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I just bought a Sony camcorder that records videos in AVCHD.

I only have a modest, older XP host with an Athlon 64 X2 5200+ and 2GB of RAM.

It looks like I should first convert the AVCHD files into something smaller before editing the segments with standard applications. I need to edit videos I took over a vacation, so lower quality is OK.

What would you recommend I do?

Thank you.

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2 Answers 2

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Remember every time a video is transcoded or rendered you will loose some quality. Why not consider getting Vegas Movie Studio. Version 9 through the current version 11 are compatible with WinXP and can handle the AVCHD format just fine.

Vegas Movie Studio is the light or home version of Vegas Pro and costs about 84% less.

If you are only editing simple scene to scene, not multitracking video as in compositing, and keeping it simple, any of these versions should work on your WinXP machine. The older the version the cheaper the cost, for instance Vegas Movie Studio 11 (current verison) is running about $94 while the older version 9 maybe as little as $75 on amazon.com or less on EBay. This way you can edit your original AVCHD files and only have to render once.

I ran Vegas Movie Studio 9 before upgrading to the pro version and found it perfect for simple scene to scene edits, and it has a multitrack audio too so can have voice, effects, Foley, ambient, and music all on their own tracks.

If you choose to do this, I would run a test with how long vs how many effects you can get Vegas Movie Studio to do on this older machine so you will know what the limits are. Even with a quad core running 4 GB of DRAM on Win7, I have learned there are limits what I can do with the Pro Version of Vegas 10. This is extremely useful to know as you will be able to walk into a project knowing if your gear can handle it or if you will have to seek workarounds, like breaking a project in half and rendering separately or not.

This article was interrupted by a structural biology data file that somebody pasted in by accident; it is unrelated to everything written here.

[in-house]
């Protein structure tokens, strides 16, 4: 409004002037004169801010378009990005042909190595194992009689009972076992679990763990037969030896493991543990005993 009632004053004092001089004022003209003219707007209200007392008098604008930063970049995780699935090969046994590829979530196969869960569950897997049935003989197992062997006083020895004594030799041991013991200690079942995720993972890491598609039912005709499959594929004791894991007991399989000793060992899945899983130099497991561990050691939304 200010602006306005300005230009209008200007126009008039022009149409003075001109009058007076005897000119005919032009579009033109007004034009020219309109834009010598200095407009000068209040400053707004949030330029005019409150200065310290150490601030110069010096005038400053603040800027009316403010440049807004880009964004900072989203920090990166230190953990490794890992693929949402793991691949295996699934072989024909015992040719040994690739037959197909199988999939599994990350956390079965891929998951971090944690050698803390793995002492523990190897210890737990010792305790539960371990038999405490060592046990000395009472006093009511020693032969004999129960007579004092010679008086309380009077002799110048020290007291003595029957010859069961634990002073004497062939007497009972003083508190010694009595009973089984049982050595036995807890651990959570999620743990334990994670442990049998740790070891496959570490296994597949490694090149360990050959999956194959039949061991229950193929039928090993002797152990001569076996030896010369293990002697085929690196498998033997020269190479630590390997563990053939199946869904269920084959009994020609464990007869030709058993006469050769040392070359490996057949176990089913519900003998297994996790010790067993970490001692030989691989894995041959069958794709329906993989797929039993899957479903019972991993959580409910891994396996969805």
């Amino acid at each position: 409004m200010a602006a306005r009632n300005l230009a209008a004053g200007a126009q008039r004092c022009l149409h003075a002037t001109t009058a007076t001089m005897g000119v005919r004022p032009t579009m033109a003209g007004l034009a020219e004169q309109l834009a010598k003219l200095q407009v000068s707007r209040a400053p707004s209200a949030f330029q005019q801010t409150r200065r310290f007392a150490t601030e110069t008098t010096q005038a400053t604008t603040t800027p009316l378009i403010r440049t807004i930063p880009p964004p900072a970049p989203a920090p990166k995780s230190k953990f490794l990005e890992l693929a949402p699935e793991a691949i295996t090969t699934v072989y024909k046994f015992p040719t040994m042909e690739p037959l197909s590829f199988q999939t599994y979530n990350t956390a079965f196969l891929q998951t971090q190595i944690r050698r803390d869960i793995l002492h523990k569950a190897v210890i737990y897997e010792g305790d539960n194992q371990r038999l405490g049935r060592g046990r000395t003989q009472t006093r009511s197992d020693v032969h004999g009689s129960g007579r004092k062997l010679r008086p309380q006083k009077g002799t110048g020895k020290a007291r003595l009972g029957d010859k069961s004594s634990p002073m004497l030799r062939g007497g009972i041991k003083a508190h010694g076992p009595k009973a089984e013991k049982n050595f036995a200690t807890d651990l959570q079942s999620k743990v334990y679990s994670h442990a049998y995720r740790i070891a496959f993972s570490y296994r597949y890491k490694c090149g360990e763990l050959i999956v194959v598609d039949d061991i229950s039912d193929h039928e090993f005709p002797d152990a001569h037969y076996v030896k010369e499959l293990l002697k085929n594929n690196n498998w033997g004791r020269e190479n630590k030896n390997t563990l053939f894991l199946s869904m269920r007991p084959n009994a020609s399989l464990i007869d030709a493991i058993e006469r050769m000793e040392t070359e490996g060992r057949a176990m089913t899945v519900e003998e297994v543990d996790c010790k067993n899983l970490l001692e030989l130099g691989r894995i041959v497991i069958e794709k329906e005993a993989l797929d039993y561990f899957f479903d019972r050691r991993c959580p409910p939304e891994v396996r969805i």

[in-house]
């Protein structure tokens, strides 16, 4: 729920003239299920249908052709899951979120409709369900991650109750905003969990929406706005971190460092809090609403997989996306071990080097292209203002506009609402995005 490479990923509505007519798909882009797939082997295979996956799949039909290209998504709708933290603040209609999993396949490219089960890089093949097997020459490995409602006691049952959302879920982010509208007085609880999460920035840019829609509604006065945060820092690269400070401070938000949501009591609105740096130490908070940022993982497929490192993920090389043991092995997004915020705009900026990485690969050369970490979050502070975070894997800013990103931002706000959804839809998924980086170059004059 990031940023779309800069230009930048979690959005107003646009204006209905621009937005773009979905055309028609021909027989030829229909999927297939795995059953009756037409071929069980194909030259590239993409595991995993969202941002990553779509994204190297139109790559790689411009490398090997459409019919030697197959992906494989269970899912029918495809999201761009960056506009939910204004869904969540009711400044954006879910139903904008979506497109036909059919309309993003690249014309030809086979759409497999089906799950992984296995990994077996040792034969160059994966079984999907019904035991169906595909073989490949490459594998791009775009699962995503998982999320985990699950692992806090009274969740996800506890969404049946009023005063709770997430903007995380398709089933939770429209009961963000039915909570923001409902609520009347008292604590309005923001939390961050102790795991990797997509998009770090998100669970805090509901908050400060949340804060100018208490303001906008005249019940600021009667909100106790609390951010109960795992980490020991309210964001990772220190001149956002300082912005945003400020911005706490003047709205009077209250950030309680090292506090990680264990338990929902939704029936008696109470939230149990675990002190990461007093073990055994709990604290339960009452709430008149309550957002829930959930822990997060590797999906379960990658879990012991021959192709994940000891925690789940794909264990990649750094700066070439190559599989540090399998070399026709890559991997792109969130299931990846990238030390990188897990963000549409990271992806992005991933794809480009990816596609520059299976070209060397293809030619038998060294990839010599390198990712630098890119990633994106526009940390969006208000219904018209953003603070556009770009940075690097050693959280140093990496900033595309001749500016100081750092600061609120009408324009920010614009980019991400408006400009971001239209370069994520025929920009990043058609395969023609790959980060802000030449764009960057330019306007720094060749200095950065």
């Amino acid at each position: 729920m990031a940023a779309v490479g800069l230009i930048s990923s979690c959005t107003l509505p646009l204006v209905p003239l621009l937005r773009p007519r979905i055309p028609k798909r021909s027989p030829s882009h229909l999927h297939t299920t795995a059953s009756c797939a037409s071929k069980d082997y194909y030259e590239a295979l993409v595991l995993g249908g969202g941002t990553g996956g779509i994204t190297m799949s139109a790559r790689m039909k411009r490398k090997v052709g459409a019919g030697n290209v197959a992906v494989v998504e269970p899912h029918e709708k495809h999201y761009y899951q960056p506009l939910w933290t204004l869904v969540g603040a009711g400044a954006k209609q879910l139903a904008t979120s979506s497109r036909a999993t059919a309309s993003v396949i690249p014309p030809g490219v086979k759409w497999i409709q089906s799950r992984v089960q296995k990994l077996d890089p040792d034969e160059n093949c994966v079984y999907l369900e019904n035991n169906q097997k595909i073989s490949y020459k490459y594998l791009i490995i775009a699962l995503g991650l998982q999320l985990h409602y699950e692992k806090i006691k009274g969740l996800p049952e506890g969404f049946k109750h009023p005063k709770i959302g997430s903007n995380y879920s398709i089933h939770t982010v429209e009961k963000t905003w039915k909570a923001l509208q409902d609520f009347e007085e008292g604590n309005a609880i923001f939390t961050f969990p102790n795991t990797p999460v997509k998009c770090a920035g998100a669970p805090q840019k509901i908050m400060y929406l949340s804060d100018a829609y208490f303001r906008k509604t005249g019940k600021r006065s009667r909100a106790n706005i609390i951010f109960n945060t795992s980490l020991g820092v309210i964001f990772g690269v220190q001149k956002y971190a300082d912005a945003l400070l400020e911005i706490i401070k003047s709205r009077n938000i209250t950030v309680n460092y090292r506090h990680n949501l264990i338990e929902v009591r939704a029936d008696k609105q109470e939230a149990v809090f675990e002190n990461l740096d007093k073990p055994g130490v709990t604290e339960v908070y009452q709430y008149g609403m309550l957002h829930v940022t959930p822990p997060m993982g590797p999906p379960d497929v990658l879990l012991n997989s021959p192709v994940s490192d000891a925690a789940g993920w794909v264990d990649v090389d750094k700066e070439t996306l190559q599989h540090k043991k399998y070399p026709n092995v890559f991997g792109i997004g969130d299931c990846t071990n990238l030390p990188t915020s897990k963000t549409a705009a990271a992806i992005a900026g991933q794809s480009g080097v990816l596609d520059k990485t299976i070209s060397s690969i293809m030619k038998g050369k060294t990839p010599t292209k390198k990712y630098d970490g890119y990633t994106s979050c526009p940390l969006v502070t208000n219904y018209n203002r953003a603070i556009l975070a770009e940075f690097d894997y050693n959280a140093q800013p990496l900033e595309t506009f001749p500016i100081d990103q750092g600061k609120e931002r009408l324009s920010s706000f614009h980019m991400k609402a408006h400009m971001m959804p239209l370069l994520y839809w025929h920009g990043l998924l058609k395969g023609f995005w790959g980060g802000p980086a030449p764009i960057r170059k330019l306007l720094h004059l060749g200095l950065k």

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Thanks guys. I'm playing with the trial version of Vegas Movie Studio HD 11. I'll see if it can edit AVCHD directly or if I need to first transcode to HuffYUV or Lagarith. –  Gulbahar Jun 6 '12 at 12:40

In the early days of AVC where pretty much nobody had a computer that can decode H.264 with decent performance it was standard to transcode to an intermediate format for editing.

There are many choices for an intermediate format. An important quality of the intermediate codec is that it is intra-coded, meaning that each frame is encoded independently, without depending on other frames (this referencing of other frames is one of the reasons that make AVCHD/H.264 so slow to work with during editing).

Assuming you have plenty of disk space, then a good option is to go with a lossless codec, like HuffYUV or Lagarith. These will preserve the original quality of your AVCHD source, but will decode a lot faster, while taking a lot more disk space.

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